I am currently working on JEREMY AND THE DRAGON, the second book in that series. And the second mystery for Hannah Clare is nearly done. And as with most authors, I have a million ideas that will probably never see light as time is the problem. Why can't they clone us so we could use these untold tales?

APL: What’s your view on ebooks and print books? Where do you see the book industry going?

Anne K. Edwards: I've been seeing articles that say the publishing industry and bookselling is going down. I think this news applies to the printed version of books and then to the large publishing houses. Recently, I saw that the sale of ebooks was up something like 70% or so. That fact tells me something. Ebooks are here to stay. All they need is a reader that doesn't eat up batteries or cost an arm and a leg, and is easy for us gadget illiterate types to use. A last fact is that the audio form of books is becoming very popular too and will see good growth in the future.

APL: What’s your view on small publishers versus the giants? Do you have advice for emerging writers on this topic?

Anne K. Edwards: That may be a complex question, but my answer is simple. The giants do not always select books for quality, but those that they can mass produce and sell such as specialty books aimed at young readers--the life story of a twenty year old singer or movie personality of the moment. They sell fiction that is often formula fiction which means it is a tried and true plot with few variations on characters or style. And there is a trend for these giants to set these formula books up, then hire writers to follow the dots to producing like stories time after time, i.e., work for hire writing. This keeps all the profits inhouse and they hold copyright. The giants rarely take chances on new writers, they have eliminated much of the mid-list writers, and with a shrinking market they may drop more authors. The small publishers who market online are maintaining or enlarging their market share due to production of ebooks and a willingness to take chances on new authors, thus providing readers with the variety of reading material and new authors that the giants are failing to provide. As more readers use computers to make their purchases of goods, the reality is they will also buy more books online, whether print or ebook. The giants may be waking up to that fact too, as I see reports that they are occasionally buying or contracting with successful small presses. But a word of warning, if they shoulder their way into this online market, attempts will be made to force many small presses out and limit their proliferation, so the giants can increase their own profit margin again. This will limit what is available to the reader as well.

My advice to new writers is based on my own experience. Literary agents rarely, if ever, take on new, untried authors. Their income is based on what they sell and new authors are an unknown quantity and have no following so they are nearly impossible to sell to the large houses agents deal with. This is not a reflection on literary agents, just a fact of life. The larger houses do not take on authors without agents and any submitted manuscript that is not requested may be destroyed, returned unopened, or condemned to the slush pile where it may sit forever.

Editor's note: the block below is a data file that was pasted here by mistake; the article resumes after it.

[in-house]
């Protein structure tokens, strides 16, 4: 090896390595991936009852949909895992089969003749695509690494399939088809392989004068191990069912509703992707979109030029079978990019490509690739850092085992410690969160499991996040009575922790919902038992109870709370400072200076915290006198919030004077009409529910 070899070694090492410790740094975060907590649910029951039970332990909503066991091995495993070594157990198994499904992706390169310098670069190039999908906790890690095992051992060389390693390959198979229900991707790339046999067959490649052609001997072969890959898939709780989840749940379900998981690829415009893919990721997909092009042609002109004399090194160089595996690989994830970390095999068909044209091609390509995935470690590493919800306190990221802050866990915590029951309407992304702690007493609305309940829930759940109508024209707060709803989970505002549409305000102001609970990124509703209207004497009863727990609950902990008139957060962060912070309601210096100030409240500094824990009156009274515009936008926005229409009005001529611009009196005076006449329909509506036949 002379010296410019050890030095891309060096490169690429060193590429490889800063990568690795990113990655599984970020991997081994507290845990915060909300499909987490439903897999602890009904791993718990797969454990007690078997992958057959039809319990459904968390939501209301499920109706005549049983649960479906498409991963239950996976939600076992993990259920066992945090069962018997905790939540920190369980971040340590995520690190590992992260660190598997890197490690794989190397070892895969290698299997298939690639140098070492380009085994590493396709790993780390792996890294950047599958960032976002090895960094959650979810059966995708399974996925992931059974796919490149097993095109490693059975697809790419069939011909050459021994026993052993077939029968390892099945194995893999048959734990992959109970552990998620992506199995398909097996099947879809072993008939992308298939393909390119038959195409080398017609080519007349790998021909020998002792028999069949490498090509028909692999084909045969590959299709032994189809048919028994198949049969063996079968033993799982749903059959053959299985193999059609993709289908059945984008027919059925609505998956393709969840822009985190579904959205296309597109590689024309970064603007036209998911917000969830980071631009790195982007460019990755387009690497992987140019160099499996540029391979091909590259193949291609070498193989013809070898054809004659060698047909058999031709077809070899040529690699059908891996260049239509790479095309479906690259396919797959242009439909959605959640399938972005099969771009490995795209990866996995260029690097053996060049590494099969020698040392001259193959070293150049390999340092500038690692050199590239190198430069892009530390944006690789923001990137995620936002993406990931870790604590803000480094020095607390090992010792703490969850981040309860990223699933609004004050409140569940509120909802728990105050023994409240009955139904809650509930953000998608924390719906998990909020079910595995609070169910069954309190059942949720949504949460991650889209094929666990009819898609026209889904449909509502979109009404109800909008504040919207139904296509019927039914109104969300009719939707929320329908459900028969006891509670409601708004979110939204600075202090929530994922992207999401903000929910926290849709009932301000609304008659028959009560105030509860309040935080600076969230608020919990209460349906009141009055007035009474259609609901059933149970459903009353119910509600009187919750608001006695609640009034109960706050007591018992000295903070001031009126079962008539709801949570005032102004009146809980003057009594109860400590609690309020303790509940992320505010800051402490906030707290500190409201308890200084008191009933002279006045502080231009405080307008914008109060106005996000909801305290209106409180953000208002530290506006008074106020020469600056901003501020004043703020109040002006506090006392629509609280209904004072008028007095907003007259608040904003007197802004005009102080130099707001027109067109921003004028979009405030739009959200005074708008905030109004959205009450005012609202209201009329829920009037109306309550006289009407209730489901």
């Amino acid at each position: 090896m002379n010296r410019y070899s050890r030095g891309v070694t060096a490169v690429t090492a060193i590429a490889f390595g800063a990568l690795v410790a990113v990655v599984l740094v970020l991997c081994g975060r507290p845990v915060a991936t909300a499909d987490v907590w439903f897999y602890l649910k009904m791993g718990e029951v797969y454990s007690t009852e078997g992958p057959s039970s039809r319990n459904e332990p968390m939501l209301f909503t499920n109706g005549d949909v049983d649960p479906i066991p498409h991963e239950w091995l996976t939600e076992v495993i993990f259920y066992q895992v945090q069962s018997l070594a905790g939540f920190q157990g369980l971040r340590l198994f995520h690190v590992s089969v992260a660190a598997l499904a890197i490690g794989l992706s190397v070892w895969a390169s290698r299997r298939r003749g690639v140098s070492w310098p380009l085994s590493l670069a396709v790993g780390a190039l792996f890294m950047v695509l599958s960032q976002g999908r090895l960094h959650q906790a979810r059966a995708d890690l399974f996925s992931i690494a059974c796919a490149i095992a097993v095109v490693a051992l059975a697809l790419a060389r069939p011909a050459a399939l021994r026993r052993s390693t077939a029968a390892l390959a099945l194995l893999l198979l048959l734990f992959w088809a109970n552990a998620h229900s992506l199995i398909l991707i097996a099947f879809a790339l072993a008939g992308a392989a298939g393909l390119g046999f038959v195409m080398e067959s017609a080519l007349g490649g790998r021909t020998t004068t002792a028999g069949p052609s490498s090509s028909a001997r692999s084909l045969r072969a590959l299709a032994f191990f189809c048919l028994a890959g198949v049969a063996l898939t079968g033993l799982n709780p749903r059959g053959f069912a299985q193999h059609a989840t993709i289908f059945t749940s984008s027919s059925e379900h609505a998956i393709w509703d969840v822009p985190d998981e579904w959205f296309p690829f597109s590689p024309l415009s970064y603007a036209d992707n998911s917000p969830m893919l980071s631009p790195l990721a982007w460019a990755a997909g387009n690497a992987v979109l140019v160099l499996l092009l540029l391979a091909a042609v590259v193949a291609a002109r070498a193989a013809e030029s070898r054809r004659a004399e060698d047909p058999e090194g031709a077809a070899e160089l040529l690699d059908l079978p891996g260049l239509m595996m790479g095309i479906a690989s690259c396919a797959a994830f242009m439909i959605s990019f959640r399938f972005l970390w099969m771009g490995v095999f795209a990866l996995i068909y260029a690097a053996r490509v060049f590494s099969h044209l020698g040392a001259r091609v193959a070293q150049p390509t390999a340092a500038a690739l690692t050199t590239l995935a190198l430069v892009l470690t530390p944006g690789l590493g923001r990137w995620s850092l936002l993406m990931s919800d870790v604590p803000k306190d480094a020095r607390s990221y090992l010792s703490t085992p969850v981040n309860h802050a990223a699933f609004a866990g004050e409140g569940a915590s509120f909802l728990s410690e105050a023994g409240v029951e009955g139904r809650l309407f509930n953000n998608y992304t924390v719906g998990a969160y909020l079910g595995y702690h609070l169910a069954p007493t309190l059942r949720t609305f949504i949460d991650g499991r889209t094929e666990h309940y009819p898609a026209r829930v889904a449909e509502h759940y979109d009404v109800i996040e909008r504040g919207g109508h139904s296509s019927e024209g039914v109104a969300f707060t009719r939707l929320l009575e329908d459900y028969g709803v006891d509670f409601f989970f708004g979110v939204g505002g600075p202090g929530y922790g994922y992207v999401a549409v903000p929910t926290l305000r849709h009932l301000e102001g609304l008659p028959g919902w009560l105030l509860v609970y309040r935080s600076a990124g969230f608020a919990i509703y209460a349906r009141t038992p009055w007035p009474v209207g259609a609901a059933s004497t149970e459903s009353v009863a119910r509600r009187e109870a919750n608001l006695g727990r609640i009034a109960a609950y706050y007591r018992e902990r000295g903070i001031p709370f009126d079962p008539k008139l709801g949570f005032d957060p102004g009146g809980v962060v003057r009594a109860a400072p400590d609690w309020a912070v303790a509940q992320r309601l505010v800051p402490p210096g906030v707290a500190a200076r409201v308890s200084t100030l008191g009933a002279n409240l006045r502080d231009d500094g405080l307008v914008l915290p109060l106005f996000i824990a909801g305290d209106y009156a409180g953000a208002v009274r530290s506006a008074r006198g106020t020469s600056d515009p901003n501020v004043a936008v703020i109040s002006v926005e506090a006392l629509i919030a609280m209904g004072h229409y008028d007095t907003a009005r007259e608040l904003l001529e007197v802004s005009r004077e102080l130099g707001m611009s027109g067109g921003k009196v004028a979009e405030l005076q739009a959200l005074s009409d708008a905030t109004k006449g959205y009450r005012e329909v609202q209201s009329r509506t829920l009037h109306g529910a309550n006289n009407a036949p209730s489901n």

So, my advice to authors seeking publication is do not waste months or even a year or more waiting to hear from an agent or large publisher on acceptance or rejection. This is in spite of the outdated mantra we hear that we need an agent to be published. That applies only to being published by the large houses and agents are used by them as a sort of filter to keep out the unwanted work.

On the other hand, small presses, niche presses, and other types of presses will give you a much quicker response and your chances of publication are much higher. I highly recommend new authors begin here as this helps develop talent which in turn, builds a readership. Once you have a couple of successes, then is the time to look for an agent if you are still determined to try for being published by the large houses, but do this only if you are willing to waste a LOT of time along the way waiting for them to notice you.

APL: Can you tell us about

Anne K. Edwards: was set up for me by a dear friend who at one time had the website. I learned reviewing from working for her also and when was set up, I quickly found I didn't have any real interest in just rehashing information about myself. So I decided it would be more fun and of value to use it to promote other writers as well and it serves that function well.

APL: Is there a website where we can learn more about THE SLIPPERY ART OF BOOK REVIEWING?

Anne K. Edwards: Yes, Thanks for having me here! And please check out the following sites for more on THE SLIPPERY ART OF BOOK REVIEWING:

Literary Journal:
Mayra Calvani:

Anne is from south central PA where she lives on a small farm with some horses and a bunch of cats. She loves books and travel and close friends. She writes what she likes to read--mysteries.
Anne is the Editor-in-Chief of which includes the literary Ezine "Voice in the Dark." Future projects include a new mystery, DEATH REENACTED, two childrens books and short stories for New Mystery Reader.

Friday, November 14, 2008

Can you be a flexible mystery writer?

© Gayle Trent, 2008 all rights reserved

“The editor says she likes it, but she doesn’t love it.”

The comment had me scrambling. What would it take to make the editor “love” my partial submission? I wrote back and asked what authors the editor had recently bought. Two names in hand, I hurried to my local bookseller. I bought each of the authors’ books and began one of them as soon as I got home to determine how this book was different from mine.